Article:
Google's Golden Rules for Effective Technical Teams


Hey! It's Google Day at Technometria. Not really, but this was still interesting. Google's Eric Schmidt and UC Berkeley's Hal Varian list ten "golden rules" that Google tries to follow:

  1. Hire by committee.
  2. Cater to their every need.
  3. Pack them in.
  4. Make coordination easy.
  5. Eat your own dog food.
  6. Encourage creativity.
  7. Strive to reach consensus.
  8. Don't be evil.
  9. Data drive decisions.
  10. Communicate effectively.

The goal is to be a good place for knowledge workers. They start by talking about Drucker:

At google, we think business guru Peter Drucker well understood how to manage the new breed of "knowledge workers." After all, Drucker invented the term in 1959. He says knowledge workers believe they are paid to be effective, not to work 9 to 5, and that smart businesses will "strip away everything that gets in their knowledge workers' way." Those that succeed will attract the best performers, securing "the single biggest factor for competitive advantage in the next 25 years."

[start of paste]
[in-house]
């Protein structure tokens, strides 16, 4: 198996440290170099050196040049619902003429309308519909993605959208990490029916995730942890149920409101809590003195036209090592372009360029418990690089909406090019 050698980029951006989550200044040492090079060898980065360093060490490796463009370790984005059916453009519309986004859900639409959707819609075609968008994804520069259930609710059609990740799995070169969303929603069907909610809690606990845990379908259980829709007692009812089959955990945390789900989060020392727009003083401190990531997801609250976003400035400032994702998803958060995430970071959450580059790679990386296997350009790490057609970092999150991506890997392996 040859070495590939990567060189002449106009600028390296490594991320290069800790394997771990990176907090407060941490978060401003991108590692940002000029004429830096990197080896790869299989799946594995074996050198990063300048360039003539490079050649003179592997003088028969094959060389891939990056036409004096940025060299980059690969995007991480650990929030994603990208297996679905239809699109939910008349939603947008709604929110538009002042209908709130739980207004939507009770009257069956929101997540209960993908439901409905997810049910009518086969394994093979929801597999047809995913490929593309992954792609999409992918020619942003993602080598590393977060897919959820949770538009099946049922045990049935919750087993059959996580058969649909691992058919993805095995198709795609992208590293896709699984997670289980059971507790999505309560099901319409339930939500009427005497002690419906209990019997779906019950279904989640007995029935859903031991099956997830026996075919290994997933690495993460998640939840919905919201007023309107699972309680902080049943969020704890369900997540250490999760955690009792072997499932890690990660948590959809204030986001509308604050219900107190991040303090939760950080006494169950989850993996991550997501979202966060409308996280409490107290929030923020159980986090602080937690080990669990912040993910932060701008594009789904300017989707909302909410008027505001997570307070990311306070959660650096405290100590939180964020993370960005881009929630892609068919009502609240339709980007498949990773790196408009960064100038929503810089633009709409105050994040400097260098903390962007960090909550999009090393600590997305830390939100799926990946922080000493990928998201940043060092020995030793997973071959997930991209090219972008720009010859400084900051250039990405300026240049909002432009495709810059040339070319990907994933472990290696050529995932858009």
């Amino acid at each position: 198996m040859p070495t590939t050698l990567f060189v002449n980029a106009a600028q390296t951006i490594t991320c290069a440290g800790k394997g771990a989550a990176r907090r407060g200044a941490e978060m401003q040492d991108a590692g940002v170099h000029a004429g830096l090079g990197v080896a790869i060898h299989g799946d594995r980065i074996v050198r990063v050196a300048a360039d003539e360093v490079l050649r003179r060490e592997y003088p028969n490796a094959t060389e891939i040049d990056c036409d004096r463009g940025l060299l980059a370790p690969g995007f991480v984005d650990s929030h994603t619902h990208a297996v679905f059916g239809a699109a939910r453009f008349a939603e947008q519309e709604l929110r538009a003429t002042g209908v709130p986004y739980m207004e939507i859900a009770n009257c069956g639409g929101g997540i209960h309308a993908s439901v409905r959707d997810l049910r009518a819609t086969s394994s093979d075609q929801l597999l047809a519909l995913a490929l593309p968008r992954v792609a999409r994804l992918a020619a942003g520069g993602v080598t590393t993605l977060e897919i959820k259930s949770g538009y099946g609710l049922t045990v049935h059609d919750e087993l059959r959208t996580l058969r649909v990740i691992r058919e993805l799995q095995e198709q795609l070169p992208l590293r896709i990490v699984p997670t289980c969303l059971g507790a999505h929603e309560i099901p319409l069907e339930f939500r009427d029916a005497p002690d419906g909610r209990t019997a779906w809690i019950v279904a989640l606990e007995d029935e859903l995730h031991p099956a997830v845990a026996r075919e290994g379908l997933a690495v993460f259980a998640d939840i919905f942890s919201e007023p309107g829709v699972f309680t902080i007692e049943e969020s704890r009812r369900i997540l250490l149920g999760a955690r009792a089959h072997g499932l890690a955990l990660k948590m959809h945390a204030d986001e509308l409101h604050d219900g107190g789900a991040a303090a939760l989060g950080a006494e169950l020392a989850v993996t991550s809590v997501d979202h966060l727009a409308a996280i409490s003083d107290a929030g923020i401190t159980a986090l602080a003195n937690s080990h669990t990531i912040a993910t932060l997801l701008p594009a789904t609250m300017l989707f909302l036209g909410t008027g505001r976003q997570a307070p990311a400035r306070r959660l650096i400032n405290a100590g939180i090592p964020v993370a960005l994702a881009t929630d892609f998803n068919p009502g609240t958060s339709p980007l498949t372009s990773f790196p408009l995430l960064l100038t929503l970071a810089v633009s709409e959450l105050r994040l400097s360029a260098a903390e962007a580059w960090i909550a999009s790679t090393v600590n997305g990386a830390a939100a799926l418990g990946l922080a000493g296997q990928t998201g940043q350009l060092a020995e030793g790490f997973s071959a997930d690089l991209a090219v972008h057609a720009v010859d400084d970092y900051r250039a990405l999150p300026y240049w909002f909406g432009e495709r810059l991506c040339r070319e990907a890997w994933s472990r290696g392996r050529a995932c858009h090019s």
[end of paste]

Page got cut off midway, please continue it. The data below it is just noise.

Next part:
From Google: Ten Golden Rules - Issues 2006 - MSNBC.com
Referenced Wed Dec 07 2005 21:07:13 GMT-0700 (MST)

There's more detail in the article, of course, but I thought what they said afterwards about problems they face was more interesting. In the paragraphs that followed the golden rules, they talked about these:

  • "Techno arrogance" that kills team work
  • The not-invented-here syndrome
  • Maturation of the company
  • Ensuring communication methods keep pace with increasing scale

All in all, some pretty good points about keeping a technical team effective.